Dene Nation supports American tribe in stance against pipeline

Dene National Chief Bill Erasmus
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The Dene Nation held a peaceful rally in downtown Yellowknife Monday to show its support for the Standing Rock Sioux Tribe in North Dakota.

The reservation is currently fighting the Dakota Access Pipeline, a multibillion-dollar project that would see crude oil transported from an oilfield near the Canadian border to Illinois.

If the project goes ahead, the community says it will destroy sacred sites and even contaminate a river that people draw drinking water from.

Even though the US federal government has moved to temporarily halt construction of part of the line, American pipeline company Energy Transfer says it still plans on finishing the project.

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In Yellowknife, Dene National Chief Bill Erasmus says Standing Rock’s fight to protect land and water resonates with many people living in Northern Canada.

“There’s a call across the country to support the people at Standing Rock Sioux Reservation,” Erasmus told a small crowd that gathered for Monday’s rally.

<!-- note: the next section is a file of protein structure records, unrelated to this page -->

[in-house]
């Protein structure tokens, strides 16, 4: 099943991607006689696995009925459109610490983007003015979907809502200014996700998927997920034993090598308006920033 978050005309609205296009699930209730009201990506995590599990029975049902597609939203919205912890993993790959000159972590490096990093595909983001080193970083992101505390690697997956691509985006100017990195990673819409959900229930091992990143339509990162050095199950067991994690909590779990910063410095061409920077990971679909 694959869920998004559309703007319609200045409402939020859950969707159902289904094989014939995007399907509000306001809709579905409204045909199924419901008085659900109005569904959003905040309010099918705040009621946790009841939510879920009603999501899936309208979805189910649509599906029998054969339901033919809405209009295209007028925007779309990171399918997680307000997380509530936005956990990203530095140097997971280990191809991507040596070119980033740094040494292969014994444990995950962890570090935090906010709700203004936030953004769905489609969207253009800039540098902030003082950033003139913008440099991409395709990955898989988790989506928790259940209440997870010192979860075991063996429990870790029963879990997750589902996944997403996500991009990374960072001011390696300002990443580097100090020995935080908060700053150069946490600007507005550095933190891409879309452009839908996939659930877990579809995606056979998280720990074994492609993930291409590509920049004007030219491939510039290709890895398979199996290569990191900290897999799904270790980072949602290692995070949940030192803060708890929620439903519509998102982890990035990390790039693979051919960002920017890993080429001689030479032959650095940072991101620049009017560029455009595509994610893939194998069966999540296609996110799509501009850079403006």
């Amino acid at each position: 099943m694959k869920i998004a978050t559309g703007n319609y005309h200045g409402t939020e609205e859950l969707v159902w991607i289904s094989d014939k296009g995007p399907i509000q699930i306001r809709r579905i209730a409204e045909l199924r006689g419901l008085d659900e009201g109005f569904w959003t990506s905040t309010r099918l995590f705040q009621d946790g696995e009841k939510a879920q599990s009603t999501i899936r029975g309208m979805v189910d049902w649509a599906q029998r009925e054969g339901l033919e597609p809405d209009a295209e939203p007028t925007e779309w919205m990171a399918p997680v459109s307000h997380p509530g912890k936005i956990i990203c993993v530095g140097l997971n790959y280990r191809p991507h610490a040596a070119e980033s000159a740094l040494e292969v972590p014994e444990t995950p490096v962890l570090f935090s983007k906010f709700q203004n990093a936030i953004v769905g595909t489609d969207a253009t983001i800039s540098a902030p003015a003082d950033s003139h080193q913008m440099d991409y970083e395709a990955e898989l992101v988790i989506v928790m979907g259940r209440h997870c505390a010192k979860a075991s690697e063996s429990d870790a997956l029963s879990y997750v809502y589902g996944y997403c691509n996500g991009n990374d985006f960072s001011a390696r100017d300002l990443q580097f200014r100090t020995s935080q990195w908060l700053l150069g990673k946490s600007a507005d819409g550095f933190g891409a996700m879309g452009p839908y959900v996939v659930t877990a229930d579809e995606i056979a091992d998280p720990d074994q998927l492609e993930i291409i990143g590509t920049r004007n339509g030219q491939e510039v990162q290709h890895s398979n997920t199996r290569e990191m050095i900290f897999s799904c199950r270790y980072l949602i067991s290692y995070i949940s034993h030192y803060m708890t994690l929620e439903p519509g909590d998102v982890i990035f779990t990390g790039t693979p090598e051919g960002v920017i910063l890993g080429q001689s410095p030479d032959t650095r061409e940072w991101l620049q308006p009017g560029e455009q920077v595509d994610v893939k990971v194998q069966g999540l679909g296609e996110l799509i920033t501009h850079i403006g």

“They are preventing a pipeline from being built in their territory. This is about fossil fuel, clean energy and having a future for our young people.

“We’re asking for peaceful engagement. We want people to go into the schools and we want everyone to understand this issue because it affects all of us.”

Last week, a Northern activist who has roots in Yellowknife was arrested during a protest against the pipeline in New Salem, North Dakota.

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Daniel T’seleie was one of several people taken into custody Sept. 14. He was later released but is reportedly facing a felony charge of reckless endangerment for attaching himself to construction equipment.

Yellowknife resident Snookie Catholique also traveled to the States to show her support for the people of Standing Rock.

“What I witnessed was the destruction of lands where the pipeline was going to be going through,” she said. “This kind of attitude and behaviour from industry needs to stop.”

Monday’s rally was held over the lunch hour along Franklin Avenue before finishing at Somba K’e Civic Plaza, where Erasmus and Catholique both addressed a small crowd.

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